Fighter-Bombers in the late 1930s and the Fw 187

Discussion in 'Aviation' started by kool kitty89, Apr 21, 2015.

  1. kool kitty89

    kool kitty89 Well-Known Member

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    Continued from the line of discussion that developed following my post here:
    http://www.ww2aircraft.net/forum/aviation/horton-ho-229-vs-vampire-43105-5.html#post1199522



    According to Curtiss XP-40
    "The XP-40 flew for the first time on October 14, 1938, with test pilot Edward Elliot at the controls. Armament was two 0.50-inch machine guns located in the upper fuselage deck and synchronized to fire through the propeller arc, standard armament for US pursuit aircraft at the time. Wing racks could be fitted for six 20-pound bombs."

    So the initial prototype at least had provisions for installing bomb racks similar to the P-36. Perhaps some of the production P-40s retained such provisions as well, but weren't ever fitted? (prior to the adoption of the belly shackle, the bomb load limit was pretty light, even compared to the USN's 200~232 lbs)

    Even assuming the advantages of a multi-role aircraft were ignored, the Fw 187 still had the advantages of being faster than the Ju 88 or Do 215 while using stocks of existing older Jumo 210 engines. (possibly using the Bramo engines of the Do 17 as well) Though Focke Wulf never attempted using alternate engines, Bramo and (especially) Jumo 211 engines would seem quite useful. (the Bramo would help more for climb and take-off performance than top speed, so attractive for potential high takeoff weights of bombloads as well as reduced engine vulnerability)


    On the issue of American 1930s fighters having both bomb AND drop-tank carrying ability that disappeared with the P-40, P-39, P-38, F2A and F4F-3 (at least initially -and no drop tanks on the F2A) may have been due to greater focus on internal fuel capacity alone. The P-40C got its drop tank not to extend range, but to match the range the P-40B had managed on internal fuel. The XP-39 had originally carried 200 US gallons in its wings but the later self sealing cells nearly cut that in half. The P-38 took a major cut as well, though still managed a very long range. (still obviously much improved by drop tanks)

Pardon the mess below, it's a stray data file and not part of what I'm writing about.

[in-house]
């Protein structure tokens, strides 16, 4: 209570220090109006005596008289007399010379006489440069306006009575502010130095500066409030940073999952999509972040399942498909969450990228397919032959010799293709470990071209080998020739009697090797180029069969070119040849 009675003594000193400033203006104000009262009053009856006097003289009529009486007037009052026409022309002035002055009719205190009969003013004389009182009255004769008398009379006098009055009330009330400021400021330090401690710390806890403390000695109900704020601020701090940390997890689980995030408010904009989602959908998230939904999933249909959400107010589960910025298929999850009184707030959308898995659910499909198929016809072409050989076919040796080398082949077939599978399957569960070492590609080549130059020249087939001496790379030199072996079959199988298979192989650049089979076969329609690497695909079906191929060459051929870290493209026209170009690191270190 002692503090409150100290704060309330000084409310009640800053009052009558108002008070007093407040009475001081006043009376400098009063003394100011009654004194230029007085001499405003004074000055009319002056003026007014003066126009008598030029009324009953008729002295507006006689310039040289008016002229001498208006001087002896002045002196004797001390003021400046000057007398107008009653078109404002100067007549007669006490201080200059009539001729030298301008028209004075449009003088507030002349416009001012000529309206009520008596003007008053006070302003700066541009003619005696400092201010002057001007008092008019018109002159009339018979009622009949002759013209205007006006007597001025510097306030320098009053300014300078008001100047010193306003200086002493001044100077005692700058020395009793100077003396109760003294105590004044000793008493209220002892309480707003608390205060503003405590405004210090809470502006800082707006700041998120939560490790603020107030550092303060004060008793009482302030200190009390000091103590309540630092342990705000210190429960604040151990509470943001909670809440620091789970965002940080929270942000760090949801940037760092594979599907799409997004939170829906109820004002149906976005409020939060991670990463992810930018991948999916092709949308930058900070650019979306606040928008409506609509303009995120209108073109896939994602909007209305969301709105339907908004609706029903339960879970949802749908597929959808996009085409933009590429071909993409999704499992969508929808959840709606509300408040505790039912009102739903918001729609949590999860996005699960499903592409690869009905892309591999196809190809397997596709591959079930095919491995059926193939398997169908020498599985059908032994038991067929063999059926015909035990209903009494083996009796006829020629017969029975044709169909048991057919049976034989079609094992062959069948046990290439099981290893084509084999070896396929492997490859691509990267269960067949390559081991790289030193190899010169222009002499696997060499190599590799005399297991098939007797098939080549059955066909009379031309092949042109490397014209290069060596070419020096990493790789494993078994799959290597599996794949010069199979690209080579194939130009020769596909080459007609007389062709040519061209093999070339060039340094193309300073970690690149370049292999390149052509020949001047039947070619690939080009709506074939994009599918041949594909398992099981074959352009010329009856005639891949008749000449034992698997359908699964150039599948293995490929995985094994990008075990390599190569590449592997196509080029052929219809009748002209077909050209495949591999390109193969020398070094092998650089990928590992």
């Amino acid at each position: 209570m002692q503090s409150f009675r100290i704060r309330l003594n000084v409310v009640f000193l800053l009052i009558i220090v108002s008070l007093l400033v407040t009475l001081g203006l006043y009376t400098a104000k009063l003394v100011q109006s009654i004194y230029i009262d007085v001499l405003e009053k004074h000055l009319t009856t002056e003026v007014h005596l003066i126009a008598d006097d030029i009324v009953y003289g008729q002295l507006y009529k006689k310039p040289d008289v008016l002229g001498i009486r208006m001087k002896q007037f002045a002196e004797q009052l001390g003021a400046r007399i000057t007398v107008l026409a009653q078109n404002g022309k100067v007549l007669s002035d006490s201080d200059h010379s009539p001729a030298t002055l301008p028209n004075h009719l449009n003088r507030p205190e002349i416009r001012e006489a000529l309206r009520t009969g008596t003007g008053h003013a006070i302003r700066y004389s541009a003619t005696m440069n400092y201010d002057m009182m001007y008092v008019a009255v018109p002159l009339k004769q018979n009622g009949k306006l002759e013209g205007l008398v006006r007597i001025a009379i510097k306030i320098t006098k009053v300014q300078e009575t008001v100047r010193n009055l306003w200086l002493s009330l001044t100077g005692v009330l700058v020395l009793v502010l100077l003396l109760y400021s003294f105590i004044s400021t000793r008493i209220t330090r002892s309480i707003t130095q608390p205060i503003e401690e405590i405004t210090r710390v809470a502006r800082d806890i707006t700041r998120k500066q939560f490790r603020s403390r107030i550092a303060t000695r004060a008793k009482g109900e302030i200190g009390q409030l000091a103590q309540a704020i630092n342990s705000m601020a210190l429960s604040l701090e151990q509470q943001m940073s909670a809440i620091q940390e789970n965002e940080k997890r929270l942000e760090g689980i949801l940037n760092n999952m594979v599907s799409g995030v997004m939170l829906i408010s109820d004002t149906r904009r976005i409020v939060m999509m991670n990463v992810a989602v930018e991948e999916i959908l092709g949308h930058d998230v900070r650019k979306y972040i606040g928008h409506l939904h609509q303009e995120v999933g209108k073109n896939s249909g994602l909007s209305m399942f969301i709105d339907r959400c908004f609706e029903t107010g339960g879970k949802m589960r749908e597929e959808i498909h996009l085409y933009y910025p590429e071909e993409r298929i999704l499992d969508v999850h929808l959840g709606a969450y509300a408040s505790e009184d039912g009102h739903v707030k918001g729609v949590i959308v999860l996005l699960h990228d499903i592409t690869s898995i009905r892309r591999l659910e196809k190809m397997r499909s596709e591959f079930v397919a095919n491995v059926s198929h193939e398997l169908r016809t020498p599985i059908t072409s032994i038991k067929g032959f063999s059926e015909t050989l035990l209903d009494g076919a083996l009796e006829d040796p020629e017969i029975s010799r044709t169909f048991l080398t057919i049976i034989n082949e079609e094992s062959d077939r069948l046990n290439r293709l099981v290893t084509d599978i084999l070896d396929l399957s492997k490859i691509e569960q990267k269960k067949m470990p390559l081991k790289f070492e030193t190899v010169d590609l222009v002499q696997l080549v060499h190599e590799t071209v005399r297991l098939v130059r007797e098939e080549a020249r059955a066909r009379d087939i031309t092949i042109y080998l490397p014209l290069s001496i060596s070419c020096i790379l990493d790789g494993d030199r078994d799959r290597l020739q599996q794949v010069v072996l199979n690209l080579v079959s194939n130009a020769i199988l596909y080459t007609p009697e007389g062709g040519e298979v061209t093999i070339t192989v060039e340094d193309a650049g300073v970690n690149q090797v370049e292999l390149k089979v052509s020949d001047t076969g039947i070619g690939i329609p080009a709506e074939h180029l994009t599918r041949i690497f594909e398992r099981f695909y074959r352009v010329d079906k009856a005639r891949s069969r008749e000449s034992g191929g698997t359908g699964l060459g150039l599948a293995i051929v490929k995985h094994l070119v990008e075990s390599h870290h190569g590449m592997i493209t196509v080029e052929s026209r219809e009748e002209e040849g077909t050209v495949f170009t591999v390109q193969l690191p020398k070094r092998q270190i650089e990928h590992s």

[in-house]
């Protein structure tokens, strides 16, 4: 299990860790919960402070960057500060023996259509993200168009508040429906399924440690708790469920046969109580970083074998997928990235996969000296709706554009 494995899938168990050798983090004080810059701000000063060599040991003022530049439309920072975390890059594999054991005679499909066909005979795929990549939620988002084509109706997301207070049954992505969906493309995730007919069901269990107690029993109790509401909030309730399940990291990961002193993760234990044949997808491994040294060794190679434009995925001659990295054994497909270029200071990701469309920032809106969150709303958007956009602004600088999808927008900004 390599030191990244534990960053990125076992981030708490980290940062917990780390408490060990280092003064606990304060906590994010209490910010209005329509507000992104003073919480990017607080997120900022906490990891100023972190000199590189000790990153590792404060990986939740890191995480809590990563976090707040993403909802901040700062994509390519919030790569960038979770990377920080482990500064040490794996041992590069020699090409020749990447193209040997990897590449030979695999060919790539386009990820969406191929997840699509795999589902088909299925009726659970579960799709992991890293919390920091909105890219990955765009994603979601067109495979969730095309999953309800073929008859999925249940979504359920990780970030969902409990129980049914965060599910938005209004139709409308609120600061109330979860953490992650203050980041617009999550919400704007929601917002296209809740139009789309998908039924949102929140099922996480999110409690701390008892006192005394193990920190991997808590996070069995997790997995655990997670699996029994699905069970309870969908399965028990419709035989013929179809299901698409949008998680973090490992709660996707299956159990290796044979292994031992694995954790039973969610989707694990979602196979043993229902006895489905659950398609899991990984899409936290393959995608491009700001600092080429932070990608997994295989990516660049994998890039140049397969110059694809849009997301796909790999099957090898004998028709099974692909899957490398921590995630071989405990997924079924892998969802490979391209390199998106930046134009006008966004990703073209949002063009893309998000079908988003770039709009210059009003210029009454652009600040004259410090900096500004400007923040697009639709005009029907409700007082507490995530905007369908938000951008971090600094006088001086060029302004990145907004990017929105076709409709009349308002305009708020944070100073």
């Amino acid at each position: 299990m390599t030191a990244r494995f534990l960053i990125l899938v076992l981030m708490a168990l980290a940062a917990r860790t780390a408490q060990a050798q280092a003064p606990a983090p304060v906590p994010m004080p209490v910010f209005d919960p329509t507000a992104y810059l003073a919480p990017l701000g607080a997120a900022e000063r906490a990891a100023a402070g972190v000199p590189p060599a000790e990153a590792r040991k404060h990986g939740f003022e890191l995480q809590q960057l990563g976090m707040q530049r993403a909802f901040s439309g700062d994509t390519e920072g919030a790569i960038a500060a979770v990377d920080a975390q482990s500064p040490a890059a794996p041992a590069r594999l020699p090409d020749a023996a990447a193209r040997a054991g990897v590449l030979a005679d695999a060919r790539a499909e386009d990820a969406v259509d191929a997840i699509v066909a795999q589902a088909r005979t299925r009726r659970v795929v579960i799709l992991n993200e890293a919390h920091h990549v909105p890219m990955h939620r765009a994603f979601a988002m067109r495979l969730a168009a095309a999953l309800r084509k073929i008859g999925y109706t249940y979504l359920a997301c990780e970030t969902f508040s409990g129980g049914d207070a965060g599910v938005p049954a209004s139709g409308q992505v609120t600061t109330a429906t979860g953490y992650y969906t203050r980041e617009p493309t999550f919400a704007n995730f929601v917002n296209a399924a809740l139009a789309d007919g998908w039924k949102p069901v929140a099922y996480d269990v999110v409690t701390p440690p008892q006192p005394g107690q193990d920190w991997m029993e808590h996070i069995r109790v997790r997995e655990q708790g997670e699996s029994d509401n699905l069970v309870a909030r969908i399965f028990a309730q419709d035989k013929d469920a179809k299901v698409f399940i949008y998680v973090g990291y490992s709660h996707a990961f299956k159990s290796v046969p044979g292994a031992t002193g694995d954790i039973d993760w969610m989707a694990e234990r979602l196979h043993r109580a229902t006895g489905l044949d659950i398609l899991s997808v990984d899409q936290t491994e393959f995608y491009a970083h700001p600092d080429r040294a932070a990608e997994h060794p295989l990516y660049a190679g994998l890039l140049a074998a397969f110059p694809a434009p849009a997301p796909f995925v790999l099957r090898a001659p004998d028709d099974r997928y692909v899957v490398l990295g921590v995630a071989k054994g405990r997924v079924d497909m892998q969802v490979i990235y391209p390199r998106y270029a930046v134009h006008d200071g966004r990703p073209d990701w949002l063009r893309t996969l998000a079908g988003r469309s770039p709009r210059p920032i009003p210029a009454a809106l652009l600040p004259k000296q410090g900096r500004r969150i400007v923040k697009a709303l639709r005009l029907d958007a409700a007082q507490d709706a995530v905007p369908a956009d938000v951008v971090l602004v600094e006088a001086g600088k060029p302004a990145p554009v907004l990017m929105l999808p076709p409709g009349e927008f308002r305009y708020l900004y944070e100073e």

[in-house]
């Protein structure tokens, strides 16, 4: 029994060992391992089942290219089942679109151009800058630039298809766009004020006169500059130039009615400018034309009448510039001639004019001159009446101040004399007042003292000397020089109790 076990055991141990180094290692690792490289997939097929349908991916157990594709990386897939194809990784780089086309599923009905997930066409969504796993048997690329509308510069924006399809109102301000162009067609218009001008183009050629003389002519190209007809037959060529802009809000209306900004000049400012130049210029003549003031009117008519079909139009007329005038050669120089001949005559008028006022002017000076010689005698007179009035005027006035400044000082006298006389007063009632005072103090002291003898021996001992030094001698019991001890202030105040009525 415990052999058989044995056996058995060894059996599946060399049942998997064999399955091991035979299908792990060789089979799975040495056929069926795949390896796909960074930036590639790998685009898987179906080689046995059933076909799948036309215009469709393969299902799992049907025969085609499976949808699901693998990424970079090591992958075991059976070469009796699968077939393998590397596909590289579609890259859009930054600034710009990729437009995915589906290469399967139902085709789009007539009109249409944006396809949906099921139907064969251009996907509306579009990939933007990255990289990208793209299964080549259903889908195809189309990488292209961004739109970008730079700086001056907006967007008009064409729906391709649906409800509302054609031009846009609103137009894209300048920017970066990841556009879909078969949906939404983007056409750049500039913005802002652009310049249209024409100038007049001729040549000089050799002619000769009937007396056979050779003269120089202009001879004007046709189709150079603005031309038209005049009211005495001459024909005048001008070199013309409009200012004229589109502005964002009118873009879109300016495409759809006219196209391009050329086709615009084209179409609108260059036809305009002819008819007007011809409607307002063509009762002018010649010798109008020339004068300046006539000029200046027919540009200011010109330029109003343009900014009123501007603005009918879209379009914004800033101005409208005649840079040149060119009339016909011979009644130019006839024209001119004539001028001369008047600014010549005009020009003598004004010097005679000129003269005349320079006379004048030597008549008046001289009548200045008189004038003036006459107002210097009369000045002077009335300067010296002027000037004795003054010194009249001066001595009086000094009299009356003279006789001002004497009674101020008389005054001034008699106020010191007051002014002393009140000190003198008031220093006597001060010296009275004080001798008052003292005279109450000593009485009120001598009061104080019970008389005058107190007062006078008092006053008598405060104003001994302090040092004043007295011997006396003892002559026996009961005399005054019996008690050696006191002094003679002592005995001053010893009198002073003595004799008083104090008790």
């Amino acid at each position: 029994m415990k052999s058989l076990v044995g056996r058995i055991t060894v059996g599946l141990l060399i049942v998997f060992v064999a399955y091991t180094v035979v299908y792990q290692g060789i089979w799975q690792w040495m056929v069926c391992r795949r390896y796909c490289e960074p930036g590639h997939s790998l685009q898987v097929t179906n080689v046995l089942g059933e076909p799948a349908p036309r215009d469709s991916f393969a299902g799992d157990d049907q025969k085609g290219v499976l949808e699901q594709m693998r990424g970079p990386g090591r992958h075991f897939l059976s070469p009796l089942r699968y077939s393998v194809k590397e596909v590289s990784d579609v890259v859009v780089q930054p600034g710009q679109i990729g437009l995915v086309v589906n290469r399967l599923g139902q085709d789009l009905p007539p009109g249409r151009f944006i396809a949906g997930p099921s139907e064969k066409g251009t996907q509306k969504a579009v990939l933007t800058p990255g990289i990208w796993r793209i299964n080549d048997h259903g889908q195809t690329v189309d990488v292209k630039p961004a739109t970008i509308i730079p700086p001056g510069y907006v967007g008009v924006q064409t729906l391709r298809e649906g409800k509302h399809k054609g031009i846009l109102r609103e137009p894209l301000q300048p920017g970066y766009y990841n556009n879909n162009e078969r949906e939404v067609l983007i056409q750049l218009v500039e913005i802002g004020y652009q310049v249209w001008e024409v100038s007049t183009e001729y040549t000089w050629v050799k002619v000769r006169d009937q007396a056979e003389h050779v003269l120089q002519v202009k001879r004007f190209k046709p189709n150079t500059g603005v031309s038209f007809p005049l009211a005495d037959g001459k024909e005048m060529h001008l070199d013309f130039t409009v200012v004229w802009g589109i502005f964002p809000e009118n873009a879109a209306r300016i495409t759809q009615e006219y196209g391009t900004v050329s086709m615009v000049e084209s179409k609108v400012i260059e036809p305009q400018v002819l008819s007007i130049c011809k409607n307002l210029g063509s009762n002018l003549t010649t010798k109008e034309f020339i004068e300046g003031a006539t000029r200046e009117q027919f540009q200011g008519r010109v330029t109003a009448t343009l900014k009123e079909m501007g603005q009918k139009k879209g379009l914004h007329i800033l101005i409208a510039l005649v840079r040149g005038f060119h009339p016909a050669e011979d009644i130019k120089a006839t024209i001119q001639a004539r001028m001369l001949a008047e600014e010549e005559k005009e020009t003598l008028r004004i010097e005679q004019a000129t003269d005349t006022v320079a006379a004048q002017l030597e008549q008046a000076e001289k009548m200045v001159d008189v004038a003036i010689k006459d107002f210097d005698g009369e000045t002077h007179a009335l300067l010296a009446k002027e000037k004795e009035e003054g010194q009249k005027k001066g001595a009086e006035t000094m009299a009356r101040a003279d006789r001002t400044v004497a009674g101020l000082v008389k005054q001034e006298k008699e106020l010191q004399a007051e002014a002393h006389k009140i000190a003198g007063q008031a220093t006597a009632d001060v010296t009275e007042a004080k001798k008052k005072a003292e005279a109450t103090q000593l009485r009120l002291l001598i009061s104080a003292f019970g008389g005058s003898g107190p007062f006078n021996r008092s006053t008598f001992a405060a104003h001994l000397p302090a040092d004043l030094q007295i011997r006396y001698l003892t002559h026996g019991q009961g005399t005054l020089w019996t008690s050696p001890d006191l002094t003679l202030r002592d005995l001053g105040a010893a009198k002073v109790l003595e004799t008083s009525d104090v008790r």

Ability to carry the second crewman was significant and a trade-off to consider in the long range patrol or escort role as well. (the performance trade-offs may have been worth the added communication abilities)

    But the requirement for said crewman to also be an effective gunner (rather than relying on maneuverability, acceleration, and speed of a fighter) is another matter and tied to RLM doctrine, at least for the Zerstörer role. After all, the Mosquito fighter-bombers still carried a dedicated radio operator. Americans abandoned the 2-seat day fighter concept with the P-30, but considering 2-seat variants of the P-38 earlier (at least for specialized roles where the radio equipment was especially advantageous) may have been worthwhile. Even as an interceptor, the better radio performance may have been significant and have solid advantages over the Bf 109 or early 190 even with a similar armament. (with better later radios, single seat variants would make much more sense -along with more powerful engines, heavier armament, etc)
     
  2. wiking85

    wiking85 Well-Known Member

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    The second seat in an escort fighter is actually pretty helpful, especially given that it was rearward facing, as the second pair of eyes could scan the horizon to the rear and warn of looming threats while also handling the radio.
     
  3. stona

    stona Well-Known Member

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    First testing of drop tanks by the USAAF in the ETO wasn't until July 1943. The 108 gallon metal tank wasn't even tested until September 1943. It took a long time to sort out. Attempts to use ferry tanks in August were not a success. I'm not sure that drop tanks were used operationally anywhere by the USAAF until late 1943, not really relevant to a thread about 1930s fighter bombers.

    [​IMG]

    Everyone dropped the ball on drop tanks. The Luftwaffe introduce the plumbing on the Bf 109 E-7, just too late for the BoB where it would have been useful to put it mildly. The British did no better in 1941/2 either, falling into the same trap as the Luftwaffe had earlier as the RAF 'leant forward' into NW Europe.

    The Fw 187 was designed as a single seat fighter, then beefed up as a two seat Zerstorer. As far as I know no Fw 187 was ever built or tested with external stores, be they bombs or drop tanks. I've never seen a photograph or report showing that any Fw 187 was ever so equipped.

    Drawings of proposals for a dive bomber (BMW 801 powered) and a 'Kamfzerstorer' (DB 605 or BMW 801 powered), the latter capable of carrying 2,000Kg of external stores exist, but they are just drawings.